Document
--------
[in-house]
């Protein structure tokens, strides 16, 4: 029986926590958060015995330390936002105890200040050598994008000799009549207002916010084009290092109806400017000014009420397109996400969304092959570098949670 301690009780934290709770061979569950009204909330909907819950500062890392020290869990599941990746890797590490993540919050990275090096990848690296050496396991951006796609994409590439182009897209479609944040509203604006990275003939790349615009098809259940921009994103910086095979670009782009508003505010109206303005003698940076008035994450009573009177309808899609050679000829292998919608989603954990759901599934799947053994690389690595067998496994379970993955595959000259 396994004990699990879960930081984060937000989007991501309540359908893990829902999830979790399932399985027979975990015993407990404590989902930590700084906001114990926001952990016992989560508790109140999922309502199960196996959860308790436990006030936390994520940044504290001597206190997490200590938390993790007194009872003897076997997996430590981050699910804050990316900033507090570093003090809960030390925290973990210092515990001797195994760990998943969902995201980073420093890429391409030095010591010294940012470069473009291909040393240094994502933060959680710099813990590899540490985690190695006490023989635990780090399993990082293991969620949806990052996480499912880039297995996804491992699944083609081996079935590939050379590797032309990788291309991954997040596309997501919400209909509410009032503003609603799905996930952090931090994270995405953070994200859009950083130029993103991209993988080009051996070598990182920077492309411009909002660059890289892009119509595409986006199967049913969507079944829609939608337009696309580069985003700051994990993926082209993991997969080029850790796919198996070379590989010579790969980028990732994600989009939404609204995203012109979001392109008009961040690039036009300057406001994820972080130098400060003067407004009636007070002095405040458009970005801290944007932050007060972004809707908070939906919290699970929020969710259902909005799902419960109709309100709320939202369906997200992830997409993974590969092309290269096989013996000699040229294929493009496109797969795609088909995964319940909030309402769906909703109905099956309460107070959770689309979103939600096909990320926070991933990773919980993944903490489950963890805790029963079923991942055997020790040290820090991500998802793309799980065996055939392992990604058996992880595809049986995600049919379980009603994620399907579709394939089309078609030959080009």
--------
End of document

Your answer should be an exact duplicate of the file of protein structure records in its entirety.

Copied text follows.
[in-house]
């Protein structure tokens, strides 16, 4: 029986926590958060015995330390936002105890200040050598994008000799009549207002916010084009290092109806400017000014009420397109996400969304092959570098949670 301690009780934290709770061979569950009204909330909907819950500062890392020290869990599941990746890797590490993540919050990275090096990848690296050496396991951006796609994409590439182009897209479609944040509203604006990275003939790349615009098809259940921009994103910086095979670009782009508003505010109206303005003698940076008035994450009573009177309808899609050679000829292998919608989603954990759901599934799947053994690389690595067998496994379970993955595959000259 396994004990699990879960930081984060937000989007991501309540359908893990829902999830979790399932399985027979975990015993407990404590989902930590700084906001114990926001952990016992989560508790109140999922309502199960196996959860308790436990006030936390994520940044504290001597206190997490200590938390993790007194009872003897076997997996430590981050699910804050990316900033507090570093003090809960030390925290973990210092515990001797195994760990998943969902995201980073420093890429391409030095010591010294940012470069473009291909040393240094994502933060959680710099813990590899540490985690190695006490023989635990780090399993990082293991969620949806990052996480499912880039297995996804491992699944083609081996079935590939050379590797032309990788291309991954997040596309997501919400209909509410009032503003609603799905996930952090931090994270995405953070994200859009950083130029993103991209993988080009051996070598990182920077492309411009909002660059890289892009119509595409986006199967049913969507079944829609939608337009696309580069985003700051994990993926082209993991997969080029850790796919198996070379590989010579790969980028990732994600989009939404609204995203012109979001392109008009961040690039036009300057406001994820972080130098400060003067407004009636007070002095405040458009970005801290944007932050007060972004809707908070939906919290699970929020969710259902909005799902419960109709309100709320939202369906997200992830997409993974590969092309290269096989013996000699040229294929493009496109797969795609088909995964319940909030309402769906909703109905099956309460107070959770689309979103939600096909990320926070991933990773919980993944903490489950963890805790029963079923991942055997020790040290820090991500998802793309799980065996055939392992990604058996992880595809049986995600049919379980009603994620399907579709394939089309078609030959080009």